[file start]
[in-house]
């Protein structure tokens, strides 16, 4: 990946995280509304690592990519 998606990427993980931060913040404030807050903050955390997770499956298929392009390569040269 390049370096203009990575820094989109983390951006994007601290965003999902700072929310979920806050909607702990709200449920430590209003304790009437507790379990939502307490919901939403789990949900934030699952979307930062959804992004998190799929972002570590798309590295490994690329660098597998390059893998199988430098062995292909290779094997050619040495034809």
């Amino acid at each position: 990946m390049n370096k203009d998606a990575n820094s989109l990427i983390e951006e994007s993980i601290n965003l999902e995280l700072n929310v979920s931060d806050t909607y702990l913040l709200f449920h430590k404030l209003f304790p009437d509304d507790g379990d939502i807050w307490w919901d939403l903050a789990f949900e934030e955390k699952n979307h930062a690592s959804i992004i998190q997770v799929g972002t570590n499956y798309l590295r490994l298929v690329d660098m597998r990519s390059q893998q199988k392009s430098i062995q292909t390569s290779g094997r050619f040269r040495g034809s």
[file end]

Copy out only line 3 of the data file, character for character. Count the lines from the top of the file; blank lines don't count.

């Amino acid at each position: 990946m390049n370096k203009d998606a990575n820094s989109l990427i983390e951006e994007s993980i601290n965003l999902e995280l700072n929310v979920s931060d806050t909607y702990l913040l709200f449920h430590k404030l209003f304790p009437d509304d507790g379990d939502i807050w307490w919901d939403l903050a789990f949900e934030e955390k699952n979307h930062a690592s959804i992004i998190q997770v799929g972002t570590n499956y798309l590295r490994l298929v690329d660098m597998r990519s390059q893998q199988k392009s430098i062995q292909t390569s290779g094997r050619f040269r040495g034809s």